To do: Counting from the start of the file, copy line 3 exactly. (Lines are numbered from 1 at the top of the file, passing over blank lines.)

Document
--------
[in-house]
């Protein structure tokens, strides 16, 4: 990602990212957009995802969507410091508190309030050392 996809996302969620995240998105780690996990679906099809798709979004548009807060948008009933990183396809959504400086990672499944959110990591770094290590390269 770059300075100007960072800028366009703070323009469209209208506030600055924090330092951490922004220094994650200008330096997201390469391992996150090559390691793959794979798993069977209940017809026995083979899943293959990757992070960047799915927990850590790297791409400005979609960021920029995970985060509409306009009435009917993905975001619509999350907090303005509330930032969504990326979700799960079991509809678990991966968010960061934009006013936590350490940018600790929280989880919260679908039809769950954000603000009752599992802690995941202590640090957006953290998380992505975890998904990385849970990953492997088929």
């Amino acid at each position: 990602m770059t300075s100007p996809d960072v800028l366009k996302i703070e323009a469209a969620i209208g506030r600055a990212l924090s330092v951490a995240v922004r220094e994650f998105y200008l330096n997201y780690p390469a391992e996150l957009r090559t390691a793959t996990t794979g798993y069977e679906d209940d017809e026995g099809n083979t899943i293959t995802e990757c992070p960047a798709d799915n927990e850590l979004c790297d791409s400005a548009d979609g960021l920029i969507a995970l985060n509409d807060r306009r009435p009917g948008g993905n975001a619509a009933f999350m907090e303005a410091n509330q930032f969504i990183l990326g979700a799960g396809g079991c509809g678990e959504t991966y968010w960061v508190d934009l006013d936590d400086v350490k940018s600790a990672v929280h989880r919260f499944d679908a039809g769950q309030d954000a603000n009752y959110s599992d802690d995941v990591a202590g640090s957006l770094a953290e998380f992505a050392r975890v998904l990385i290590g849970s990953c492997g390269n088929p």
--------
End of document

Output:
């Amino acid at each position: 990602m770059t300075s100007p996809d960072v800028l366009k996302i703070e323009a469209a969620i209208g506030r600055a990212l924090s330092v951490a995240v922004r220094e994650f998105y200008l330096n997201y780690p390469a391992e996150l957009r090559t390691a793959t996990t794979g798993y069977e679906d209940d017809e026995g099809n083979t899943i293959t995802e990757c992070p960047a798709d799915n927990e850590l979004c790297d791409s400005a548009d979609g960021l920029i969507a995970l985060n509409d807060r306009r009435p009917g948008g993905n975001a619509a009933f999350m907090e303005a410091n509330q930032f969504i990183l990326g979700a799960g396809g079991c509809g678990e959504t991966y968010w960061v508190d934009l006013d936590d400086v350490k940018s600790a990672v929280h989880r919260f499944d679908a039809g769950q309030d954000a603000n009752y959110s599992d802690d995941v990591a202590g640090s957006l770094a953290e998380f992505a050392r975890v998904l990385i290590g849970s990953c492997g390269n088929p």